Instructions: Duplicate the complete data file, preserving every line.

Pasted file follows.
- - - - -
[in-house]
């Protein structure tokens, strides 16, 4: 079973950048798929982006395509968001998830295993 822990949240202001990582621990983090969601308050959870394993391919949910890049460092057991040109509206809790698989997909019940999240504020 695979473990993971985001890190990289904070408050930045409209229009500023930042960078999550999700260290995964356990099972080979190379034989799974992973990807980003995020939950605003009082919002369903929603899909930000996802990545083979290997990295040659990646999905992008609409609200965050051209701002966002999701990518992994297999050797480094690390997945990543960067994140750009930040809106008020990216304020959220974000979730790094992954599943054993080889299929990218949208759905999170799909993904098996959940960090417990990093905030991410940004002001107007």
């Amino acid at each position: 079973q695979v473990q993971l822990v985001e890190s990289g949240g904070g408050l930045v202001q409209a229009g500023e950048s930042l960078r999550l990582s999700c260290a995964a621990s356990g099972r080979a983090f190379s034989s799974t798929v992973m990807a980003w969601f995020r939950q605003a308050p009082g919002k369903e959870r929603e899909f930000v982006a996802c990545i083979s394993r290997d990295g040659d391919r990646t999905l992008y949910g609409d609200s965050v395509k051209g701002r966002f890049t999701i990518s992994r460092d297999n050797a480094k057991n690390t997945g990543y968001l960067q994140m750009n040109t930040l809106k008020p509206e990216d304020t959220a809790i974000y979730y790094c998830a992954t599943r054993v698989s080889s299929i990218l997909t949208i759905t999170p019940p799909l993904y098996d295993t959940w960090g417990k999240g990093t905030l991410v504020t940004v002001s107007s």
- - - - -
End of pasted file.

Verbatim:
[in-house]
């Protein structure tokens, strides 16, 4: 079973950048798929982006395509968001998830295993 822990949240202001990582621990983090969601308050959870394993391919949910890049460092057991040109509206809790698989997909019940999240504020 695979473990993971985001890190990289904070408050930045409209229009500023930042960078999550999700260290995964356990099972080979190379034989799974992973990807980003995020939950605003009082919002369903929603899909930000996802990545083979290997990295040659990646999905992008609409609200965050051209701002966002999701990518992994297999050797480094690390997945990543960067994140750009930040809106008020990216304020959220974000979730790094992954599943054993080889299929990218949208759905999170799909993904098996959940960090417990990093905030991410940004002001107007």
């Amino acid at each position: 079973q695979v473990q993971l822990v985001e890190s990289g949240g904070g408050l930045v202001q409209a229009g500023e950048s930042l960078r999550l990582s999700c260290a995964a621990s356990g099972r080979a983090f190379s034989s799974t798929v992973m990807a980003w969601f995020r939950q605003a308050p009082g919002k369903e959870r929603e899909f930000v982006a996802c990545i083979s394993r290997d990295g040659d391919r990646t999905l992008y949910g609409d609200s965050v395509k051209g701002r966002f890049t999701i990518s992994r460092d297999n050797a480094k057991n690390t997945g990543y968001l960067q994140m750009n040109t930040l809106k008020p509206e990216d304020t959220a809790i974000y979730y790094c998830a992954t599943r054993v698989s080889s299929i990218l997909t949208i759905t999170p019940p799909l993904y098996d295993t959940w960090g417990k999240g990093t905030l991410v504020t940004v002001s107007s």